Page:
Blue chip (stock market) (Ofer Abarbanel online library)

blue chip is stock in a corporation with a national reputation for quality, reliability, and the ability to operate profitably in good and bad times.[4][5] The most popular index that follows United States blue chips is the Dow Jones Industrial Average, a price-weighted average of 30 blue-chip stocks that are generally the leaders in their industry. All companies in the Dow Jones Industrial Average are blue-chips, but the Dow Jones Industrial Average is an index that does not include all companies that are blue chips. Nevertheless, it has been a widely followed indicator of the stock market since October 1, 1928.[6] Continue reading “Blue chip (stock market) (Ofer Abarbanel online library)”

Agency security (Ofer Abarbanel online library)

Agency securities are specific securities that are issued by either Ginnie Mae, Fannie Mae, Freddie Mac or the Federal Home Loan Banks.  These securities are backed by mortgage loans, and due to their creation from these particular corporations that are sponsored by the U.S. government, they enjoy credit protection based on either an explicit guarantee from the U.S. Government in the case of Ginnie Mae securities, or an implicit guarantee from the U.S. Government in the case of Fannie Mae and Freddie Mac. Agency securities also used as collateral for the supply of money released by the Federal Reserve. This collateral is chiefly held in the form of U.S. Treasury, federal agency, and government-sponsored enterprise securities.[1] Continue reading “Agency security (Ofer Abarbanel online library)”

Alpha generation platform (Ofer Abarbanel online library)

An alpha generation platform is a technology used in algorithmic trading to develop quantitative financial models, or trading strategies, that generate consistent alpha, or absolute returns. The process of alpha generation refers to generating excess returns.[1] Alpha generation platforms are tools used by hedge funds, banks, CTAs and other financial institutions to help develop and test quantitative trading strategies. Alpha generation platforms support quants in the creation of efficient and productive quantitative trading strategies.[2] Continue reading “Alpha generation platform (Ofer Abarbanel online library)”

Alternative display facility (Ofer Abarbanel online library)

Alternative display facility (ADF) is an equity trading facility created in the United States by the Financial Industry Regulatory Authority (FINRA), a self-regulatory organization (SRO). The ADF is an alternative to the exchange for publishing quotations and for comparing and reporting trades. This differs from a trading facility with execution capabilities (stock exchange) in that the exchange would simply send back to the owner of the displayed order a notice of execution. FINRA has operated an ADF since July 29, 2002.[1][2] Continue reading “Alternative display facility (Ofer Abarbanel online library)”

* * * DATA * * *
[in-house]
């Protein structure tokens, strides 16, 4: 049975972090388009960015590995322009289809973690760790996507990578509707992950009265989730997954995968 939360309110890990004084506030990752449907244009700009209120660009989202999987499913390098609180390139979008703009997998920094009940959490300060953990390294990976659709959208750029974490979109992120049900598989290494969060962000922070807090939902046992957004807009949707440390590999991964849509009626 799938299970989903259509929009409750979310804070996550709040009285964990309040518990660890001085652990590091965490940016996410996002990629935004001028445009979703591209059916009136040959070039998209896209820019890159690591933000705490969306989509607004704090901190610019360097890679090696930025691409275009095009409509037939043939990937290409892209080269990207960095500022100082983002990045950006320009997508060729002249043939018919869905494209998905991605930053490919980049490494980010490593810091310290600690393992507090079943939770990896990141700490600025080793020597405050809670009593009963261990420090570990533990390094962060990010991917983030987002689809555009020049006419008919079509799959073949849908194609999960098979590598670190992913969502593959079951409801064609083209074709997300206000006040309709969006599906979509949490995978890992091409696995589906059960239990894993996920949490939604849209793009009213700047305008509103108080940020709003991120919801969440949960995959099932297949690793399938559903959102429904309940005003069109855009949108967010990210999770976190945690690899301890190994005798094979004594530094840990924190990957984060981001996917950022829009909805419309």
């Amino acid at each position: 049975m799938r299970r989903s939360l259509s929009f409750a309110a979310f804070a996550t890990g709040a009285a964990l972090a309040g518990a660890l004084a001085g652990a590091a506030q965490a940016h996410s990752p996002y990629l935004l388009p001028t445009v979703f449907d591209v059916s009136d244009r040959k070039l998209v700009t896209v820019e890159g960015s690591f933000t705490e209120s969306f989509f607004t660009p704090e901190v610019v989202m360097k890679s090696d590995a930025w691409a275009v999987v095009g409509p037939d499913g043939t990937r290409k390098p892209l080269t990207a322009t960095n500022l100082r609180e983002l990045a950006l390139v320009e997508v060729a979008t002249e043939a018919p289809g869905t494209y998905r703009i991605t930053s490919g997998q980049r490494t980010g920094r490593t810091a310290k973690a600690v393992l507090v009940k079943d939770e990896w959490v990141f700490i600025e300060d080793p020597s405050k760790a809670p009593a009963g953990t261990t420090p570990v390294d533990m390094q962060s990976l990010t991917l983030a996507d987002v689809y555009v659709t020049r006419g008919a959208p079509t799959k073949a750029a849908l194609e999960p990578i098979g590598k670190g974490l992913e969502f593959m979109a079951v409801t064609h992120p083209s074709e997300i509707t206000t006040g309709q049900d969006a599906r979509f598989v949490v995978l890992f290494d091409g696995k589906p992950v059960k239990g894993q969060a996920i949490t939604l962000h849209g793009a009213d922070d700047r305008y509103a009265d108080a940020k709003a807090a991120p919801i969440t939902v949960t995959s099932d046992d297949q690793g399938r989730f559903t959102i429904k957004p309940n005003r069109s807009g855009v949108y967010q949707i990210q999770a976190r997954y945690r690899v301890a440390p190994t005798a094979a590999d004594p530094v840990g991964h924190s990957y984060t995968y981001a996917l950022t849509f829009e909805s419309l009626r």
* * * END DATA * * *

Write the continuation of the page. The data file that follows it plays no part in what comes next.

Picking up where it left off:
Bagholder (Ofer Abarbanel online library)

In U.S. financial slang, a bagholder is a shareholder left holding shares of worthless stocks.[1] It can also refer to the holder of any financial instruments that become worthless, such as the junior bonds of a defaulted company or the coins of a failed cryptocurrency. The word is derived by combining shareholder with the expression “left holding the bag.” Continue reading “Bagholder (Ofer Abarbanel online library)”

Behavioral analysis of markets (Ofer Abarbanel online library)

Behavioral Analysis of Markets is a new area of study, proposed by James Gregory Savoldi, closely related to behavioral finance, behavioral economics and socionomics. Unlike traditional models of behavioral analysis which typically integrate insights from psychology with neo-classical economic theory, Behavioral Analysts of markets focus entirely on the psychology of actual market participants and how their present moods control market price movement. Continue reading “Behavioral analysis of markets (Ofer Abarbanel online library)”

Beneficial ownership (Ofer Abarbanel online library)

Beneficial ownership is a term in domestic and international commercial law that refers to anyone who enjoys the benefits of ownership of a security or property, without being on the record as being the owner. Webster’s defines a beneficial owner as “one who enjoys the benefit of a property of which another is the legal owner.”[1] The legal owner (i.e. the owner on the record) may be described as the “registered owner”, and if they are not the beneficial owner they may be described as a “nominee”. Continue reading “Beneficial ownership (Ofer Abarbanel online library)”

Big boy letter (Ofer Abarbanel online library)

big boy letter is a pre-sale agreement in connection with a private sale of securities (such as in a PIPE transaction) not to sue over non-disclosure of material inside information that is not disclosed, entered into between two sophisticated parties. Big boy provisions may also be contained within securities purchase agreements, rather than being the subject of a separate letter agreement. Generally, a seller’s request that a buyer agree to a big boy letter is a signal to the sophisticated buyer that there is likely to be material non-public information that exists concerning a security, which could give rise to a lawsuit brought by the buyer if it was not disclosed, in the absence of the letter. Continue reading “Big boy letter (Ofer Abarbanel online library)”